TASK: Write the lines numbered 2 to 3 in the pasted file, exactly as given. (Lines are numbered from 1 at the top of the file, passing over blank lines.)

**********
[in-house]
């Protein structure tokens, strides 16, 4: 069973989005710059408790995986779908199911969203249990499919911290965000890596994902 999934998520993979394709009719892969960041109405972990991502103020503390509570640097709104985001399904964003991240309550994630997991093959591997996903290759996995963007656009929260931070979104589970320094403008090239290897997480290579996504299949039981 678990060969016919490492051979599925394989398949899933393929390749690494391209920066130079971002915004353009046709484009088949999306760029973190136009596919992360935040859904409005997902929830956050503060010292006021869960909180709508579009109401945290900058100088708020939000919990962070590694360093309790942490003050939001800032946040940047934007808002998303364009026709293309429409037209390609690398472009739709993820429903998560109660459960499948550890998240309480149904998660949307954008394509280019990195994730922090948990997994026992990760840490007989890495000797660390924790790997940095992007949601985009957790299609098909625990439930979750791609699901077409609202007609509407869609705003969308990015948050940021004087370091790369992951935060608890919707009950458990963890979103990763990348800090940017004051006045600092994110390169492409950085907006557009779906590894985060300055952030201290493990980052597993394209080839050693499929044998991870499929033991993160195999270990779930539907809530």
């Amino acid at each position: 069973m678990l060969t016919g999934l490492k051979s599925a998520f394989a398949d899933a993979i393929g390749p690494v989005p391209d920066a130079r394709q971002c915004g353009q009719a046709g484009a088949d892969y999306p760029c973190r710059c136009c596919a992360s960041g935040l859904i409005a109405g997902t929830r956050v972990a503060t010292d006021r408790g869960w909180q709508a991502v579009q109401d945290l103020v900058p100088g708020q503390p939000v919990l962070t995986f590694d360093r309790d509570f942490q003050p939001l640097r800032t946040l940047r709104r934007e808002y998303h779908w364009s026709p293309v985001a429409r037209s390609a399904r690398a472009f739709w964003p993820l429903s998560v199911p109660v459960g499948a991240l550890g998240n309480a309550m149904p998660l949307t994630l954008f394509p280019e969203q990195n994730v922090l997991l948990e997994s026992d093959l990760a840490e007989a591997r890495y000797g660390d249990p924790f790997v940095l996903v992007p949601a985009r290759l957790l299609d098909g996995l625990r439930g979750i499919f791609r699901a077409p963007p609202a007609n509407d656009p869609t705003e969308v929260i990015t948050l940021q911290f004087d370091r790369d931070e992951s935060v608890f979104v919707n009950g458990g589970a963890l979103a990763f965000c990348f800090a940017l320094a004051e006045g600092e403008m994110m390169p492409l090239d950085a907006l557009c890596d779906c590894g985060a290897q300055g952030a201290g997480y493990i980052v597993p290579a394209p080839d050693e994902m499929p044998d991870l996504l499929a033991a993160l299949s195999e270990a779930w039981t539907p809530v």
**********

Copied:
């Protein structure tokens, strides 16, 4: 069973989005710059408790995986779908199911969203249990499919911290965000890596994902 999934998520993979394709009719892969960041109405972990991502103020503390509570640097709104985001399904964003991240309550994630997991093959591997996903290759996995963007656009929260931070979104589970320094403008090239290897997480290579996504299949039981 678990060969016919490492051979599925394989398949899933393929390749690494391209920066130079971002915004353009046709484009088949999306760029973190136009596919992360935040859904409005997902929830956050503060010292006021869960909180709508579009109401945290900058100088708020939000919990962070590694360093309790942490003050939001800032946040940047934007808002998303364009026709293309429409037209390609690398472009739709993820429903998560109660459960499948550890998240309480149904998660949307954008394509280019990195994730922090948990997994026992990760840490007989890495000797660390924790790997940095992007949601985009957790299609098909625990439930979750791609699901077409609202007609509407869609705003969308990015948050940021004087370091790369992951935060608890919707009950458990963890979103990763990348800090940017004051006045600092994110390169492409950085907006557009779906590894985060300055952030201290493990980052597993394209080839050693499929044998991870499929033991993160195999270990779930539907809530």
């Amino acid at each position: 069973m678990l060969t016919g999934l490492k051979s599925a998520f394989a398949d899933a993979i393929g390749p690494v989005p391209d920066a130079r394709q971002c915004g353009q009719a046709g484009a088949d892969y999306p760029c973190r710059c136009c596919a992360s960041g935040l859904i409005a109405g997902t929830r956050v972990a503060t010292d006021r408790g869960w909180q709508a991502v579009q109401d945290l103020v900058p100088g708020q503390p939000v919990l962070t995986f590694d360093r309790d509570f942490q003050p939001l640097r800032t946040l940047r709104r934007e808002y998303h779908w364009s026709p293309v985001a429409r037209s390609a399904r690398a472009f739709w964003p993820l429903s998560v199911p109660v459960g499948a991240l550890g998240n309480a309550m149904p998660l949307t994630l954008f394509p280019e969203q990195n994730v922090l997991l948990e997994s026992d093959l990760a840490e007989a591997r890495y000797g660390d249990p924790f790997v940095l996903v992007p949601a985009r290759l957790l299609d098909g996995l625990r439930g979750i499919f791609r699901a077409p963007p609202a007609n509407d656009p869609t705003e969308v929260i990015t948050l940021q911290f004087d370091r790369d931070e992951s935060v608890f979104v919707n009950g458990g589970a963890l979103a990763f965000c990348f800090a940017l320094a004051e006045g600092e403008m994110m390169p492409l090239d950085a907006l557009c890596d779906c590894g985060a290897q300055g952030a201290g997480y493990i980052v597993p290579a394209p080839d050693e994902m499929p044998d991870l996504l499929a033991a993160l299949s195999e270990a779930w039981t539907p809530v």